Haughton was born in Dublin and studied at The National College for Art and Design. For more than 14 years he worked as a freelance illustrator, concentrating on design projects and on travelling, especially in Asia. In Nepal he set up a fair-trade company, NODE, in Kathmandu, specialising in rugs handmade by local workers, some of which he designs himself. In 2010 Haughton’s first book, A Bit Lost was published in Seoul before it was snapped up by Walker Books for an English language edition. The appeal of his conceptual images and clear-cut design to a Korean audience is evident in the story of a little owl who falls off his perch and becomes “a bit lost” in a forest. A Bit Lost seems like a regular home-away-from-home narrative at first. A baby owl falls off his perch, wanders around for a bit, asking inhabitants of the forest if they have seen his mother, and, eventually, he is reunited with her. But then the whole process starts over all over again as once more, the little owl falls off the perch. His most recent book, Goodnight Everyone (Walker Books), is also a night-time story. The Story of Little Bear who doesn’t want to go to sleep, and Great Big Bear who wants him to, it is enriched by end papers showing the ursine constellations in the southern and northern hemispheres in the night sky – something for older readers to consider.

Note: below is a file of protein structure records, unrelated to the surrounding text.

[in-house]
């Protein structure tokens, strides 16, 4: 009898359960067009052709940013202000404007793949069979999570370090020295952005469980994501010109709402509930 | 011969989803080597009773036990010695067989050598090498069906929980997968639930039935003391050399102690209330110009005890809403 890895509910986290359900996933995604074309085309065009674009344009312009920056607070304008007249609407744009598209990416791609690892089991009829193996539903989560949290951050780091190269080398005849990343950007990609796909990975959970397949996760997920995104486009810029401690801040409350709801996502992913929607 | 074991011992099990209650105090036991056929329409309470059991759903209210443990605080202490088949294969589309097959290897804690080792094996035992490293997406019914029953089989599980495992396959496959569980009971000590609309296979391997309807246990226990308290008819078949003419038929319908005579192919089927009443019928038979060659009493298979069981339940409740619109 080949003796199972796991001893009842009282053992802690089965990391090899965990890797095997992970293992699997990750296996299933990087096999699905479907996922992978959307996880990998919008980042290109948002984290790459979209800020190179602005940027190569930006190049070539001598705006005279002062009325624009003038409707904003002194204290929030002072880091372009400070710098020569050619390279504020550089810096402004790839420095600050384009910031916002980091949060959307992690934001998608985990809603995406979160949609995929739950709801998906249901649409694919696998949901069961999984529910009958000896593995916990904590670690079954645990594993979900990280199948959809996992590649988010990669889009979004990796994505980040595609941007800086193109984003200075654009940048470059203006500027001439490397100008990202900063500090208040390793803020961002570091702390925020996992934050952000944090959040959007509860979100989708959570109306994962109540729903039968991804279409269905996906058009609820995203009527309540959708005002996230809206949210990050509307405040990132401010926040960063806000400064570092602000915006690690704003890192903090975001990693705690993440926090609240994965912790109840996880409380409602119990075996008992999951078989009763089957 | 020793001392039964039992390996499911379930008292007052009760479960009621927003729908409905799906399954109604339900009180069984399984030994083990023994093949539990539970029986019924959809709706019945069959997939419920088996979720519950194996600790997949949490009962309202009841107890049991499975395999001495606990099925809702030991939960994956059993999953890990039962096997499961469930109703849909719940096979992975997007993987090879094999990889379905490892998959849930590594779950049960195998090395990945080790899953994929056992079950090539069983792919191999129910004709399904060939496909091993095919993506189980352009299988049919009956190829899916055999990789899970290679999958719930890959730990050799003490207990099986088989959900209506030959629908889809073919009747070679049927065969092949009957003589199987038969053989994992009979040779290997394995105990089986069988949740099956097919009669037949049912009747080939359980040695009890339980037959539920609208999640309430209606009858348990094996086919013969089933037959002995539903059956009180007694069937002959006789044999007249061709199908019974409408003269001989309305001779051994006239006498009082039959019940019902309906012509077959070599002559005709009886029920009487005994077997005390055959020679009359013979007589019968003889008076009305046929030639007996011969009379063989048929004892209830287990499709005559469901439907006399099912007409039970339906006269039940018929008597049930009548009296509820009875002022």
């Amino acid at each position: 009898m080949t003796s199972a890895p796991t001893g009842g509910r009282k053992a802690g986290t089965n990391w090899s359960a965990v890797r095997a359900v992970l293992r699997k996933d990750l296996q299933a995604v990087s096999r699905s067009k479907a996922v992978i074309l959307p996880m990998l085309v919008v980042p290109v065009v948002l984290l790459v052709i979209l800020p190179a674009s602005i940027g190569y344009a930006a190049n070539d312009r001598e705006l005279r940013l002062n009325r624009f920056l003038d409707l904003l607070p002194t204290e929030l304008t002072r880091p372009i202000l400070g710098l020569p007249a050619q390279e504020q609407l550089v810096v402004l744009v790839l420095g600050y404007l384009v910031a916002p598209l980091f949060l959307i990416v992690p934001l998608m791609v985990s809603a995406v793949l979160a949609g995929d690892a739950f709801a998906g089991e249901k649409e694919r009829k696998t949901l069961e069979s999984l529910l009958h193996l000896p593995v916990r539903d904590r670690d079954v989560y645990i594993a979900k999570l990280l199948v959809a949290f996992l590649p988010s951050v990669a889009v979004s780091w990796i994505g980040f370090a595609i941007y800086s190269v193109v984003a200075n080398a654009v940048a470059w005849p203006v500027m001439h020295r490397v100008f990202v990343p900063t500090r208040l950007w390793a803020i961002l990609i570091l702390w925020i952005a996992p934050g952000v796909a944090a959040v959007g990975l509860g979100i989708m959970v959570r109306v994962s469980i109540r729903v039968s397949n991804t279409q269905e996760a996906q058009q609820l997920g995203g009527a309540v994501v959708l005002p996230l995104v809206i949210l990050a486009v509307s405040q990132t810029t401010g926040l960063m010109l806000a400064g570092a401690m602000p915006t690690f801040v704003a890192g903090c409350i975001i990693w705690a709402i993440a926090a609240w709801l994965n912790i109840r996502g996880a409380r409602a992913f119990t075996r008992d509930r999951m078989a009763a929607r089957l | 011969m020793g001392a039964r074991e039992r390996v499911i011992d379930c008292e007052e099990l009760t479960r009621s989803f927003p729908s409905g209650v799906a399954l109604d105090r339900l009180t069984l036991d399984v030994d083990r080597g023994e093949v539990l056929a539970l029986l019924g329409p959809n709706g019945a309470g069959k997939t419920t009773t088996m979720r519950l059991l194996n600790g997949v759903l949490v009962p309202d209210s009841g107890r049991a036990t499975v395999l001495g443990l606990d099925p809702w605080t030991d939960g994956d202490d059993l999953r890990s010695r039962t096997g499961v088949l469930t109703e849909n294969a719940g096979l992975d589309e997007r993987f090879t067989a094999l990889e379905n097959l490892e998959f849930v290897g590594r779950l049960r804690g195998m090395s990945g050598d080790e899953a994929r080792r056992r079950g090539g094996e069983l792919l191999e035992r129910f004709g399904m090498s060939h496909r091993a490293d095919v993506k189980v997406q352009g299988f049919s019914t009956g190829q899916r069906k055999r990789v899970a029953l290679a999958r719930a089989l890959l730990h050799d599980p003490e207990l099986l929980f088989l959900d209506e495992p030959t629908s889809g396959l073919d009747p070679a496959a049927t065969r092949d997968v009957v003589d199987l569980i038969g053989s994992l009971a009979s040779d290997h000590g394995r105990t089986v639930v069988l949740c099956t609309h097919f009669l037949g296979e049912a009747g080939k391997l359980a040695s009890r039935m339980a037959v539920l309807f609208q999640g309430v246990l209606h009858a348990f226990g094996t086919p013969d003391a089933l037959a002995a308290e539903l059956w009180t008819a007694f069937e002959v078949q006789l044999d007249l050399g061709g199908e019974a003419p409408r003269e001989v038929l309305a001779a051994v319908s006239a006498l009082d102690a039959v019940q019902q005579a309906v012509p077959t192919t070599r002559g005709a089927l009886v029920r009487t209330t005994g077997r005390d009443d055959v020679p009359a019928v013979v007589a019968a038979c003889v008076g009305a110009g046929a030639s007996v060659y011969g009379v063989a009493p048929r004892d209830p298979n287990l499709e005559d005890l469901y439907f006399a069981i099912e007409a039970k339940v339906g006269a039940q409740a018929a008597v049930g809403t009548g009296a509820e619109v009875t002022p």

This exhibition reminds us that picturebooks are not only the preserve of preliterate children, recalling the words of Randolph Caldecott, the 19th-century illustrator, who is sometimes credited with being the father of the modern picturebook. Caldecott said that a good picturebook always has something there for the adult as well as the child. He didn’t mean that children were excluded, but that older children and adults see more – and perhaps interpret a visual story differently as their understanding develops.

Young Eddie’s search for a Fluffy Squishy Itty Bitty in Alemagna’s The Marvellous Fluffy Squishy Itty Bitty as a present for her mum will resonate with adults who have been the recipients of similarly researched gifts, and will remind them perhaps of their own childhood searches for the best present ever for a loved adult. Equally, they will empathise with George, the dog, in Haughton’s Oh No, George! It’s not clear if George can resist everything except temptation, but he certainly finds it impossible to resist the nice-looking cake left by his friend Harris when he goes out. And gardeners will identify with George when he just can’t resist digging in a lovely piece of soil.

The dlr Lexicon exhibition may be an introduction to Haughton and Alemagna for some visitors. It will certainly prompt further explorations of their picturebooks, and more about these exciting illustrators will be revealed when they are in conversation with Illustrators Ireland’s Margaret Anne Suggs at noon on March 26th during the Mountains to Sea Festival. This is followed by a tour of the exhibition. Book now!